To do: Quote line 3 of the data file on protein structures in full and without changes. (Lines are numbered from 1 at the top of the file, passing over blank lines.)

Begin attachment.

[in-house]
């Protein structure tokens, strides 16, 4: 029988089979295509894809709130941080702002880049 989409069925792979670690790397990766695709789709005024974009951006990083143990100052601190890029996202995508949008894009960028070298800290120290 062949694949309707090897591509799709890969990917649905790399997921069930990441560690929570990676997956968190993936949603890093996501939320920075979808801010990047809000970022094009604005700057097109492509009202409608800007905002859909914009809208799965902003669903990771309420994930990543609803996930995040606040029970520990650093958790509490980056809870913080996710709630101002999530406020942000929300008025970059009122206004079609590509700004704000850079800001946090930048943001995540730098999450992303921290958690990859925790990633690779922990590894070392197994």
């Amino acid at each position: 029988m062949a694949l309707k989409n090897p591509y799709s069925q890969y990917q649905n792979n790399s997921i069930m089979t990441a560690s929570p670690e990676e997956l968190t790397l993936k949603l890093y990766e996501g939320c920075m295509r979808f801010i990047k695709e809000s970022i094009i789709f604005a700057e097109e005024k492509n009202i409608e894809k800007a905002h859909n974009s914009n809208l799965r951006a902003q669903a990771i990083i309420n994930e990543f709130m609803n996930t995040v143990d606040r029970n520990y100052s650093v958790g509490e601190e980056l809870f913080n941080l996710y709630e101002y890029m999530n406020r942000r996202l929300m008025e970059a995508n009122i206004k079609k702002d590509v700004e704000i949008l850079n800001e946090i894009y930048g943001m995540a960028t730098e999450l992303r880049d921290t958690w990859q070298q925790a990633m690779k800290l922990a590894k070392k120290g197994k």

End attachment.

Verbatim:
């Amino acid at each position: 029988m062949a694949l309707k989409n090897p591509y799709s069925q890969y990917q649905n792979n790399s997921i069930m089979t990441a560690s929570p670690e990676e997956l968190t790397l993936k949603l890093y990766e996501g939320c920075m295509r979808f801010i990047k695709e809000s970022i094009i789709f604005a700057e097109e005024k492509n009202i409608e894809k800007a905002h859909n974009s914009n809208l799965r951006a902003q669903a990771i990083i309420n994930e990543f709130m609803n996930t995040v143990d606040r029970n520990y100052s650093v958790g509490e601190e980056l809870f913080n941080l996710y709630e101002y890029m999530n406020r942000r996202l929300m008025e970059a995508n009122i206004k079609k702002d590509v700004e704000i949008l850079n800001e946090i894009y930048g943001m995540a960028t730098e999450l992303r880049d921290t958690w990859q070298q925790a990633m690779k800290l922990a590894k070392k120290g197994k």